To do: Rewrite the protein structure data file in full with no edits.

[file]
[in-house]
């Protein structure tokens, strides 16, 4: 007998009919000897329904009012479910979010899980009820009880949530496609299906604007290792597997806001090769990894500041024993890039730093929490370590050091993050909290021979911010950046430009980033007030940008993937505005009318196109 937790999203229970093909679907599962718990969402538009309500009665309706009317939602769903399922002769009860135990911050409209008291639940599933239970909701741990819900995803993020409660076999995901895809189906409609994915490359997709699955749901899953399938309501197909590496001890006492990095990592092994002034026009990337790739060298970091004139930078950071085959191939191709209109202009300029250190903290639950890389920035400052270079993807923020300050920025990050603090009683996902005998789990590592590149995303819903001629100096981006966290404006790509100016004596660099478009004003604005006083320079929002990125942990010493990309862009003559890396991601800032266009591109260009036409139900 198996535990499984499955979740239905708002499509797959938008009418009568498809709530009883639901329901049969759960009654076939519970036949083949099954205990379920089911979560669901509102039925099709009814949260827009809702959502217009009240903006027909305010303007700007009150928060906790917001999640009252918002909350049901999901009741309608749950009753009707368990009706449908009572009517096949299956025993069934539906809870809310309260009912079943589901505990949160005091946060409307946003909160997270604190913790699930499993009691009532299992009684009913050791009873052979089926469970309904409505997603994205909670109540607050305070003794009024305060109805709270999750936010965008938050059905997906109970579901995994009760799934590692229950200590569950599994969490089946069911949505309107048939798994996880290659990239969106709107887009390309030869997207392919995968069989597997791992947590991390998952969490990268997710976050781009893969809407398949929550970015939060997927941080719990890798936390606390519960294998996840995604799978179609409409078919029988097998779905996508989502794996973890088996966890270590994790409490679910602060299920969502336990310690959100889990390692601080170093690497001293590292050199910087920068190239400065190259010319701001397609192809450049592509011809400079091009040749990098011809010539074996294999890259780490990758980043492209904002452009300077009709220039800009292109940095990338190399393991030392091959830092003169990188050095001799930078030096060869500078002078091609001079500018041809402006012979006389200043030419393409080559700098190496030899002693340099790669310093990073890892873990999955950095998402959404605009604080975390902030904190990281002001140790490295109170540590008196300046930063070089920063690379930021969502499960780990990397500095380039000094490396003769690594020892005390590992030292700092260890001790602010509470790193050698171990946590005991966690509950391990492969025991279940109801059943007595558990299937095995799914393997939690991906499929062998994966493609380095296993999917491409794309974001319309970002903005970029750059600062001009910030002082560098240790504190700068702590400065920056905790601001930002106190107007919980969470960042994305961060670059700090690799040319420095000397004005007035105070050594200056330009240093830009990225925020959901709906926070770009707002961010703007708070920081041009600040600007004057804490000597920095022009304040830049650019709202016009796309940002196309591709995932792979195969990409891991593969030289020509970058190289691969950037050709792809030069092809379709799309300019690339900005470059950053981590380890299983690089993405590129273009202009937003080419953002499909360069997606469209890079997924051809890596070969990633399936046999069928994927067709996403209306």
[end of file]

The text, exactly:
[in-house]
């Protein structure tokens, strides 16, 4: 007998009919000897329904009012479910979010899980009820009880949530496609299906604007290792597997806001090769990894500041024993890039730093929490370590050091993050909290021979911010950046430009980033007030940008993937505005009318196109 937790999203229970093909679907599962718990969402538009309500009665309706009317939602769903399922002769009860135990911050409209008291639940599933239970909701741990819900995803993020409660076999995901895809189906409609994915490359997709699955749901899953399938309501197909590496001890006492990095990592092994002034026009990337790739060298970091004139930078950071085959191939191709209109202009300029250190903290639950890389920035400052270079993807923020300050920025990050603090009683996902005998789990590592590149995303819903001629100096981006966290404006790509100016004596660099478009004003604005006083320079929002990125942990010493990309862009003559890396991601800032266009591109260009036409139900 198996535990499984499955979740239905708002499509797959938008009418009568498809709530009883639901329901049969759960009654076939519970036949083949099954205990379920089911979560669901509102039925099709009814949260827009809702959502217009009240903006027909305010303007700007009150928060906790917001999640009252918002909350049901999901009741309608749950009753009707368990009706449908009572009517096949299956025993069934539906809870809310309260009912079943589901505990949160005091946060409307946003909160997270604190913790699930499993009691009532299992009684009913050791009873052979089926469970309904409505997603994205909670109540607050305070003794009024305060109805709270999750936010965008938050059905997906109970579901995994009760799934590692229950200590569950599994969490089946069911949505309107048939798994996880290659990239969106709107887009390309030869997207392919995968069989597997791992947590991390998952969490990268997710976050781009893969809407398949929550970015939060997927941080719990890798936390606390519960294998996840995604799978179609409409078919029988097998779905996508989502794996973890088996966890270590994790409490679910602060299920969502336990310690959100889990390692601080170093690497001293590292050199910087920068190239400065190259010319701001397609192809450049592509011809400079091009040749990098011809010539074996294999890259780490990758980043492209904002452009300077009709220039800009292109940095990338190399393991030392091959830092003169990188050095001799930078030096060869500078002078091609001079500018041809402006012979006389200043030419393409080559700098190496030899002693340099790669310093990073890892873990999955950095998402959404605009604080975390902030904190990281002001140790490295109170540590008196300046930063070089920063690379930021969502499960780990990397500095380039000094490396003769690594020892005390590992030292700092260890001790602010509470790193050698171990946590005991966690509950391990492969025991279940109801059943007595558990299937095995799914393997939690991906499929062998994966493609380095296993999917491409794309974001319309970002903005970029750059600062001009910030002082560098240790504190700068702590400065920056905790601001930002106190107007919980969470960042994305961060670059700090690799040319420095000397004005007035105070050594200056330009240093830009990225925020959901709906926070770009707002961010703007708070920081041009600040600007004057804490000597920095022009304040830049650019709202016009796309940002196309591709995932792979195969990409891991593969030289020509970058190289691969950037050709792809030069092809379709799309300019690339900005470059950053981590380890299983690089993405590129273009202009937003080419953002499909360069997606469209890079997924051809890596070969990633399936046999069928994927067709996403209306």